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TSP Required Minimum Distributions (RMDs)

Key Points:

  • RMD definition

  • When RMDs take effect

  • Life Expectancy Factor

There’s no doubt about it, there are a lot of acronyms in the federal employee world! In this article, you’ll learn about an acronym associated with your TSP account – RMD. RMD stands for required minimum distribution and is part of the Internal Revenue Code.


The IRS required minimum distribution (RMD) is a mandatory rule that requires you to receive a certain portion of your TSP account each year based on your life expectancy. When does this take effect? April 1st of the year after you turn 70 ½ if you’ve separated from federal service. If you’re still working in your federal job at age 70 ½, you can continue to contribute to your TSP and required withdrawals must begin by April 1st of the year following the year you separate from federal service.


Let’s look at a few examples to clear up any confusion:

  1. You’re retired and your 70th birthday was June 30, 2018. You reach age 70 ½ on December 30, 2018 and you must take your first TSP RMD (for 2018) by April 1, 2019.

  2. You’re retired and your 70th birthday was July 1, 2018. You reach age 70 ½ on January 1, 2019. You do not have a TSP RMD for 2018. You have until April 1, 2020 to take your first TSP RMD for 2018.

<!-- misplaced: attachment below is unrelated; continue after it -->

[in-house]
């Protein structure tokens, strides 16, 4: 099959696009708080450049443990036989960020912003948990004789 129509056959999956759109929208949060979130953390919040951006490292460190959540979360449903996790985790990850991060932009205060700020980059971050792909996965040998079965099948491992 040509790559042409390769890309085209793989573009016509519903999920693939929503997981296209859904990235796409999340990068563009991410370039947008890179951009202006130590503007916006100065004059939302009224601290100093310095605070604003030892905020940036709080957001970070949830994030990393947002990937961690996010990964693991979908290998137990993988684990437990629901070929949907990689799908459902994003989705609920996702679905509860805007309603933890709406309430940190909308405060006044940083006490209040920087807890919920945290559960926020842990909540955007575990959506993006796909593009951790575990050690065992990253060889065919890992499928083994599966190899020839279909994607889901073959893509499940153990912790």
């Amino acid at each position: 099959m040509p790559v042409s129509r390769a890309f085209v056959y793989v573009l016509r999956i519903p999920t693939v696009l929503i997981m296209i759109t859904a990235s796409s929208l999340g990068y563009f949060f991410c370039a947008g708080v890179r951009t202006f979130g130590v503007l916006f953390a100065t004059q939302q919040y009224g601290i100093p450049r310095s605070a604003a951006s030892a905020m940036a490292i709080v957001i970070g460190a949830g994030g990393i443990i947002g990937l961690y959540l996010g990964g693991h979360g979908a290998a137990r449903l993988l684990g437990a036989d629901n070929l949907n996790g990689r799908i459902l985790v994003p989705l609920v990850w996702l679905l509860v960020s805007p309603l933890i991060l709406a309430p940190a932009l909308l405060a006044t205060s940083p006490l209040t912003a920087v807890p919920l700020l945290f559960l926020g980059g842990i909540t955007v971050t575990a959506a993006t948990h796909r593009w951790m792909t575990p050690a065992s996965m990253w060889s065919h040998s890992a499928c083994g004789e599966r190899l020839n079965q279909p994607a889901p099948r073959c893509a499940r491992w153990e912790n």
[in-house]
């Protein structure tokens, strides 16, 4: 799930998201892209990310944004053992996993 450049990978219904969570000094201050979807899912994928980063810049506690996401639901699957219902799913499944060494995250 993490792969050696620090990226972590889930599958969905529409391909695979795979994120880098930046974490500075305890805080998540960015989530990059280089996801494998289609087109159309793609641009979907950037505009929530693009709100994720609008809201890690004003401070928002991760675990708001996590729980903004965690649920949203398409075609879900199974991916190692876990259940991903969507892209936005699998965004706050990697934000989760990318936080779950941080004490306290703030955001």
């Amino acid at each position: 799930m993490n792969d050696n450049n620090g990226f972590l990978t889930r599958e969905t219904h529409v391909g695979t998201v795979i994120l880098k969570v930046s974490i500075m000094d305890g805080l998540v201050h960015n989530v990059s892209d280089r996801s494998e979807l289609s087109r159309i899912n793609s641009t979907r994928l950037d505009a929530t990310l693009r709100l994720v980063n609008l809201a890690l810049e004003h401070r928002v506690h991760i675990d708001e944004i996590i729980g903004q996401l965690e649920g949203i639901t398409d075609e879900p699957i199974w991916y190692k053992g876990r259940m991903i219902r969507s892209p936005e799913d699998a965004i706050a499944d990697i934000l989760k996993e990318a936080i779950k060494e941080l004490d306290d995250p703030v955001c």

3. You retire at age 73 on December 31, 2018. Your first TSP RMD is April 1, 2019.

  4. You retire at age 73 on January 3, 2019. Your first TSP RMD is April 1, 2020.

It’s important to know that RMDs are taxable income in the year you receive them. And remember we said that RMDs are required each year? Based on your birthdate, if you wait to take your first RMD and are required to take another RMD in that calendar year, you could end up having two taxable withdrawals in the same year depending on the source of your RMD, taxable or tax-exempt contributions. After your first RMD, subsequent RMDs must occur by December 31st of each year. Timing is everything! Look at example #2 above – if you wait until 2020 to take your first RMD (from 2018) AND also take the RMD required for 2020, you’ll have two potentially taxable distributions in 2020. If this increases your Modified Adjusted Gross Income on your federal tax return, it could affect your Medicare Part B premium amount. Yes, it’s important to pay attention to the timing of your RMDs!